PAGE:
Varsity football recap: Hug 34, Truckee 21 | SierraSun.com

Varsity football recap: Hug 34, Truckee 21

Matt Brown
Sierra Sun sports editor
Courtesy photo by Chuck SmithA pile-up on a Hug running back was a rarity in Truckee's season opener.
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The Truckee Wolverines defense found out what happens when you pick a footrace with Hug’s Isaac Porter.

The Hawks (1-1) senior running back saw Truckee defenders in his rear view mirror on a few long dashes to the end zone as visiting Truckee (0-1) dropped its season opener to the 4A Reno school, 34-21, on Sept. 3.

Porter broke open a close contest early in the fourth quarter with an 85-yard scamper up the middle, busting through two Truckee tacklers on his way to providing his Hawks with a 26-14 lead. Porter’s fourth and final score of the game sealed Truckee’s fate and added to a huge night that featured touchdown bursts of 95 and 36 yards.

Porter lit up a brisk Reno night by gaining 321 yards on 21 carries, averaging over 15 yards per rush.

Not only did his footspeed impress, so did his ability to both dodge and dismantle Wolverines tacklers.

“Porter’s a great back,” said Truckee defensive coordinator Gary Collins. “He doesn’t go down; he’s probably the best back we’ll see this year ” I hope.”

Truckee trainer Gary Lewis called Porter a “Man amongst boys” after the game, and Collins compared Porter to Albert Hollis, formerly of Christian Brothers. Collins was on the Truckee sidelines when Hollis rushed for over 400 yards in a win over Truckee a few years ago.

Hollis posted career totals of 5,046 rushing yards and 69 touchdowns for the Sacramento-area high school from 1998-99 and went on to play for the Georgia Bulldogs.

Hollis is the best back Collins has seen during his 20-year coaching tenure at Truckee, he said, but Porter is a close second.

“He’s got great character, and he never gives up,” Collins said.

Porter was not the only back that attacked the Truckee defense, as four other Hug runners combined for 132 yards and a touchdown. Poor tackling was a major part of Hug’s 9.4 yards per carry average on the night.

Thanks to an upcoming bye week, Collins and the rest of the Truckee staff will have two weeks to work on tackling drills, a problem that has dogged the Wolverines defense so far.

“We haven’t really tackled well yet this season,” said Collins, who has roughly 30 years coaching experience at the high school level. “But we’ve had teams that have gone to state that have started out like this.”

It was by no means a terrible game for Truckee, especially considering it was the season opener, on the road, against a 4A Reno school. Truckee even seemed destined to tie the score early in the fourth quarter, but failed to get any points out of a first-and-goal situation with Hug leading 20-14.

It was the second such situation in which Truckee failed to put any points on the board. With less than a minute remaining in the first half, a fourth-and-goal Paul Tierney pass to receiver Kevin Embertson fell incomplete. Two field goals would have also tied the score, but the Truckee coaching staff was not comfortable in the kicking game.

“When (Benji Islas) kicked his first two extra points, they were very shaky and barely in there,” said Truckee head coach Bob Shaffer. “The second one almost got blocked, so we felt our best bet was to try to get in the end zone.”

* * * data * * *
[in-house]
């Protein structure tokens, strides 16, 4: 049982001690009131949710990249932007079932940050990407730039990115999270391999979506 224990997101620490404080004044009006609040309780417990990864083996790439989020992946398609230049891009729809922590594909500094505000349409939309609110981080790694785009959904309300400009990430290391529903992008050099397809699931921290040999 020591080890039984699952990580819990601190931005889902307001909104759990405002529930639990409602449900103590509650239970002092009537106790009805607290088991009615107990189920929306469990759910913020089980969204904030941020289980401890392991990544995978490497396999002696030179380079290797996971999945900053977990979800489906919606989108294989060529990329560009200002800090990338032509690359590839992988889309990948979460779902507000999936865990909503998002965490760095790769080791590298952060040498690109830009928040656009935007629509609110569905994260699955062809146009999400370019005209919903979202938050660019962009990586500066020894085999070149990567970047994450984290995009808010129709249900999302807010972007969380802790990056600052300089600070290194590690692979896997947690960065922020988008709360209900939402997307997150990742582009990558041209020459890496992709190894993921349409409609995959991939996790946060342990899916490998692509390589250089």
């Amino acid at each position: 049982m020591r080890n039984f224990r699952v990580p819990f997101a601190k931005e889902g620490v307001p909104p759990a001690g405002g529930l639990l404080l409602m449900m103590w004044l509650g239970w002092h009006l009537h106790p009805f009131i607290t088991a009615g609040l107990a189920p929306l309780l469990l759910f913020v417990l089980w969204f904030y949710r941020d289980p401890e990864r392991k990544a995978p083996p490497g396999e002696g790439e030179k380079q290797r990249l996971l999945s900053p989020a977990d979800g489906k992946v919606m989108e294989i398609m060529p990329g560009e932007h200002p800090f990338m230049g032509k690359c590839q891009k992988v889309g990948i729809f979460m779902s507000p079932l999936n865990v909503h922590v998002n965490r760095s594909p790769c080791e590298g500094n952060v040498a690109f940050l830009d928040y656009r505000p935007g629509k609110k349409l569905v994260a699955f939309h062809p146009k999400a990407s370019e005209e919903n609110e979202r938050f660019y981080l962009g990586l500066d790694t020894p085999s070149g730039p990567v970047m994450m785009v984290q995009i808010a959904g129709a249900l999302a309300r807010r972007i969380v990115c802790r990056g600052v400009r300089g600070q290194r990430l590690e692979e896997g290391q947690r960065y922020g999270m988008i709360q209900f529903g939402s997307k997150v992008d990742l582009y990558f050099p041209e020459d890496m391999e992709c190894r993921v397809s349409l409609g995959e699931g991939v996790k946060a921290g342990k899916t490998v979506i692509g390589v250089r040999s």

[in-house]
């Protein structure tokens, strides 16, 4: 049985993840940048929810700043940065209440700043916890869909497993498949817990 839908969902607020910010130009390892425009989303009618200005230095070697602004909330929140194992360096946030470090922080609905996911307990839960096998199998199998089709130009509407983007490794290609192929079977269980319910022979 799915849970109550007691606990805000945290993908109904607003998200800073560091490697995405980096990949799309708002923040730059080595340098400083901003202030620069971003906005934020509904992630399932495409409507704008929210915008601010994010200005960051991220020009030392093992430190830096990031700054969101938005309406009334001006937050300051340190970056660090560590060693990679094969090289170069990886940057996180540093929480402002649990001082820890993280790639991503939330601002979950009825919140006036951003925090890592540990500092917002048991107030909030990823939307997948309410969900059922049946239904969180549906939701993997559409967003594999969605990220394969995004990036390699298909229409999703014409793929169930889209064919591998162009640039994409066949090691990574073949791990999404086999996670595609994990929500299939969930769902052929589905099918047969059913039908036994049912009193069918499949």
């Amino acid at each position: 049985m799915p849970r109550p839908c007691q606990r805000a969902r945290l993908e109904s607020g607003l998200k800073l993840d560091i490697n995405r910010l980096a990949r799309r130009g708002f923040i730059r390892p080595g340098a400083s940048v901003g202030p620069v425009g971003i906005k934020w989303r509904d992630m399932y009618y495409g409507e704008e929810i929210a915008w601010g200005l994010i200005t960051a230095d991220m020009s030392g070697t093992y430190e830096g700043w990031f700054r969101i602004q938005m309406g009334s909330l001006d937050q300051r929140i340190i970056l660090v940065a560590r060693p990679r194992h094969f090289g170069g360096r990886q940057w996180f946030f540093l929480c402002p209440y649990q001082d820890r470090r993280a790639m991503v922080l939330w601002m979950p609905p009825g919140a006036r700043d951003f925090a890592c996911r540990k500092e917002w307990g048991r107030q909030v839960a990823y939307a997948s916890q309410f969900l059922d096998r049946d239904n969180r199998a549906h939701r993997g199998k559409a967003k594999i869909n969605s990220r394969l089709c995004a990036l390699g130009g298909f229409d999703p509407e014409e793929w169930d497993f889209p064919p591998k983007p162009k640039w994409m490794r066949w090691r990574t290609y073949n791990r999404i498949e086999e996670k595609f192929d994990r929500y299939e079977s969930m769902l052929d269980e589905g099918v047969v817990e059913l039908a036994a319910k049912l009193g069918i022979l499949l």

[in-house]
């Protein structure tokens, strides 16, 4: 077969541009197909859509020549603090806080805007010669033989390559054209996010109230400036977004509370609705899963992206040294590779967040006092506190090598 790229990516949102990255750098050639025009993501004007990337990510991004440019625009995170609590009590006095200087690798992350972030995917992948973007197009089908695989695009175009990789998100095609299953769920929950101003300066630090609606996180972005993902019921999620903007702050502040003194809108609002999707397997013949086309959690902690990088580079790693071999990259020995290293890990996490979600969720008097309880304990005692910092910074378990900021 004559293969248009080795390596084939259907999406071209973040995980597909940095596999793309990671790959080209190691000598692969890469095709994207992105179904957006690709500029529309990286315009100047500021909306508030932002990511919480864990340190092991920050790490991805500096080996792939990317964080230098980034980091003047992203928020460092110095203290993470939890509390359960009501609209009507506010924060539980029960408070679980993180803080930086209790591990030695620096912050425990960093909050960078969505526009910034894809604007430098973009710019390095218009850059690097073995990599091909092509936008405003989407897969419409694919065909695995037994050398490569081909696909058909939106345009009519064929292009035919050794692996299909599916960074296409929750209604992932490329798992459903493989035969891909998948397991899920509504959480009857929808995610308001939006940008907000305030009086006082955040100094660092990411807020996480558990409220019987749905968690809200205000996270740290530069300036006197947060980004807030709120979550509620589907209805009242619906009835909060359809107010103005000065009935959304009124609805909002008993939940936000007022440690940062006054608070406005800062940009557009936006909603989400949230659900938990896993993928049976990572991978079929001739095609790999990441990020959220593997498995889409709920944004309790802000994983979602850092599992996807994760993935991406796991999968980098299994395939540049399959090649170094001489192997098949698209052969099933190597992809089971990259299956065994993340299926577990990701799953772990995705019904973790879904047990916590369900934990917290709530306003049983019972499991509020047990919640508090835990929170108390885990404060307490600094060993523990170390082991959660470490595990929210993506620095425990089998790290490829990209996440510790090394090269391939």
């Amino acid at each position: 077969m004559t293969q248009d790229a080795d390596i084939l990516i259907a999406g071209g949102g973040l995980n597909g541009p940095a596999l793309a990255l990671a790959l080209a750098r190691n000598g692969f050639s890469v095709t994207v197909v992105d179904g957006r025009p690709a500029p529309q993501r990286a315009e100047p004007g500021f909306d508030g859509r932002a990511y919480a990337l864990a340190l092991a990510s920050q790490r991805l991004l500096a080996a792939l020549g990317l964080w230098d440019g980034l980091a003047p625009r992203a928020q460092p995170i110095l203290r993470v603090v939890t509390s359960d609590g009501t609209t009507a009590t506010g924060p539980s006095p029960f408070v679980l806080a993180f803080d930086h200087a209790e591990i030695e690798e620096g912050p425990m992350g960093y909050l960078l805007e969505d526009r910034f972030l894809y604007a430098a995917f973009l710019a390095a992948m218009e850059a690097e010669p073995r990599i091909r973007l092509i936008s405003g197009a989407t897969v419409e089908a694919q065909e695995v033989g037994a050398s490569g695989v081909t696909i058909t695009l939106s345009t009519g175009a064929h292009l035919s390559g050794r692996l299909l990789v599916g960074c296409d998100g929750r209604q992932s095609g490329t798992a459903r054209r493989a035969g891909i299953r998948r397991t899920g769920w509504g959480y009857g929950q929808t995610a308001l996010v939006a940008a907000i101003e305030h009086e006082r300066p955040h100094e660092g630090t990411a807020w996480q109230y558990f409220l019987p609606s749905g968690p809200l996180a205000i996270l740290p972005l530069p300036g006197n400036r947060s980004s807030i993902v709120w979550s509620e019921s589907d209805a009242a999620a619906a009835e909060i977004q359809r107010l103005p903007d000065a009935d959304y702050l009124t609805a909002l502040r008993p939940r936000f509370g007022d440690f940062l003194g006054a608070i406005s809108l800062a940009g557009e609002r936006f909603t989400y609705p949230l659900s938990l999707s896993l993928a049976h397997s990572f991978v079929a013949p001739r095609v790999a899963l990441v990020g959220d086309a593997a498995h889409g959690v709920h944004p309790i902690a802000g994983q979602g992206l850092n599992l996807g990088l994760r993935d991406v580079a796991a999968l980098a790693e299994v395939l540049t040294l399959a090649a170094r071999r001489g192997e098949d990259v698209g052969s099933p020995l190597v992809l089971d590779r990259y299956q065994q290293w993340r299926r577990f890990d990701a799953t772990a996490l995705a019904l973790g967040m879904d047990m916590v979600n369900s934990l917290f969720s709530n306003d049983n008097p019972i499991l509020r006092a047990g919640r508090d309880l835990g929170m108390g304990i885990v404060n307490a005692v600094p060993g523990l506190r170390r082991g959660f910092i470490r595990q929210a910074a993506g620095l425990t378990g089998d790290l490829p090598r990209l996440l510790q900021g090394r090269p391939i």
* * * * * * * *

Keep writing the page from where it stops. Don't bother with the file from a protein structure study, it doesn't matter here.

Truckee running back Mike Lopez actually did find the end zone before the half, but a holding call negated the touchdown and Truckee eventually turned the ball over on downs. Offensive penalties in the red zone hurt Truckee all night.

“We just shot ourselves in the foot,” Shaffer said. “Penalties and turnovers hurt us on offense.”

Truckee also fumbled the ball away twice during the game. However, in retrospect, Truckee was only a couple plays ” or a few less mistakes ” away from putting 35 points on the board in the season opener. Shaffer is hoping to see a more a more fluid performance from his squad in Truckee’s Northern 3A opener at Sparks on Sept. 17.

“The big thing about this team right now is that word consistency,” he said. “We look good on some plays, and we look horrible on some plays. We missed tackles; we didn’t do what we’ve been coached to do.”

Tierney threw three touchdowns in the game, completing 15 passes for 155 yards, and rushed for 36 yards. Jamie Maehler caught four passes for 46 yards and a touchdown. Running back Micah Carbajal led Truckee rushers with 64 yards and caught a 14-yard touchdown pass, while running back Nick Cabral was on the receiving end of Truckee’s first touchdown.

Shaffer calls the bye-week both good and bad.

“It’s bad because we have a long wait now before we get back on the field,” he said. “On the other hand, we’ve got this bad taste in our mouths that we have to live with for two weeks from tonight.”

[The Truckee varsity plays and intrasquad scrimmage at Truckee High School on Sept. 11 at 11 a.m. The junior varsity scrimmages Hawthorne (Nev.) at 1:30 p.m.]

Offense: Truckee running backs Drew Stewart and Kevin Sahlberg each scored three touchdowns on the ground, including a 30-yarder by Sahlberg. Sam Silver had a 60-yard TD run and a 58-yard kickoff return. Kyle Coxson had a TD run of six yards. Truckee never had to punt the ball in the game.

Defense: Truckee middle linebacker Brian Cordell recovered a fumble and made several key tackles. Freshman Paris Tenorio had four sacks and defensive end Kyle Sundale had two fumble recoveries. Sahlberg won the “Decleat Award” for biggest hit, a team award head coach Steve Ames gives out after every game.